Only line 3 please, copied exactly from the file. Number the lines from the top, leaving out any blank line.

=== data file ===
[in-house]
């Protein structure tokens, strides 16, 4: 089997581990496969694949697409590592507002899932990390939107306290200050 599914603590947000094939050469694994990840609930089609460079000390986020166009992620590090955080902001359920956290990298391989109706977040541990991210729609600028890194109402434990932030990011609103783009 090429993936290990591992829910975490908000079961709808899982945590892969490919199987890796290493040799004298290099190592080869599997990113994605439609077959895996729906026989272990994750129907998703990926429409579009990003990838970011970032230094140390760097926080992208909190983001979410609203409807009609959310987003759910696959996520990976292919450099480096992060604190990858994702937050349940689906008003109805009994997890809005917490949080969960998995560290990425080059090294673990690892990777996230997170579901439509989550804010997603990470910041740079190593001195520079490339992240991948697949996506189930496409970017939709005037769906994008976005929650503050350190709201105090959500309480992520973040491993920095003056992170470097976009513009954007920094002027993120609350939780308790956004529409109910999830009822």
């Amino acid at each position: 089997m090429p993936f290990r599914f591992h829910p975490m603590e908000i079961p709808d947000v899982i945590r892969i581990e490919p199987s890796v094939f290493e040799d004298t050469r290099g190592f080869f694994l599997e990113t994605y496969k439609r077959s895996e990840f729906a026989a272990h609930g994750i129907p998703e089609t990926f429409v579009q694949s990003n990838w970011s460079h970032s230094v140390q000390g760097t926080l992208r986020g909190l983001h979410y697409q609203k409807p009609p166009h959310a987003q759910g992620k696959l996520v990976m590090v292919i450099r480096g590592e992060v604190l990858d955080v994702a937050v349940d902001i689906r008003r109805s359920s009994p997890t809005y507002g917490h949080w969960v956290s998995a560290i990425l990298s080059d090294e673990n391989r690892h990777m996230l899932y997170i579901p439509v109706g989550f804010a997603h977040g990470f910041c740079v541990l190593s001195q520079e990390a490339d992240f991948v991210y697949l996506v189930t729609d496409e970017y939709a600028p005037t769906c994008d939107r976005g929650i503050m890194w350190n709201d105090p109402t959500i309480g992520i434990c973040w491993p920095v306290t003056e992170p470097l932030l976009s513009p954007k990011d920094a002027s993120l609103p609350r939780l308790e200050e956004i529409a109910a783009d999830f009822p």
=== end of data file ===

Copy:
């Amino acid at each position: 089997m090429p993936f290990r599914f591992h829910p975490m603590e908000i079961p709808d947000v899982i945590r892969i581990e490919p199987s890796v094939f290493e040799d004298t050469r290099g190592f080869f694994l599997e990113t994605y496969k439609r077959s895996e990840f729906a026989a272990h609930g994750i129907p998703e089609t990926f429409v579009q694949s990003n990838w970011s460079h970032s230094v140390q000390g760097t926080l992208r986020g909190l983001h979410y697409q609203k409807p009609p166009h959310a987003q759910g992620k696959l996520v990976m590090v292919i450099r480096g590592e992060v604190l990858d955080v994702a937050v349940d902001i689906r008003r109805s359920s009994p997890t809005y507002g917490h949080w969960v956290s998995a560290i990425l990298s080059d090294e673990n391989r690892h990777m996230l899932y997170i579901p439509v109706g989550f804010a997603h977040g990470f910041c740079v541990l190593s001195q520079e990390a490339d992240f991948v991210y697949l996506v189930t729609d496409e970017y939709a600028p005037t769906c994008d939107r976005g929650i503050m890194w350190n709201d105090p109402t959500i309480g992520i434990c973040w491993p920095v306290t003056e992170p470097l932030l976009s513009p954007k990011d920094a002027s993120l609103p609350r939780l308790e200050e956004i529409a109910a783009d999830f009822p």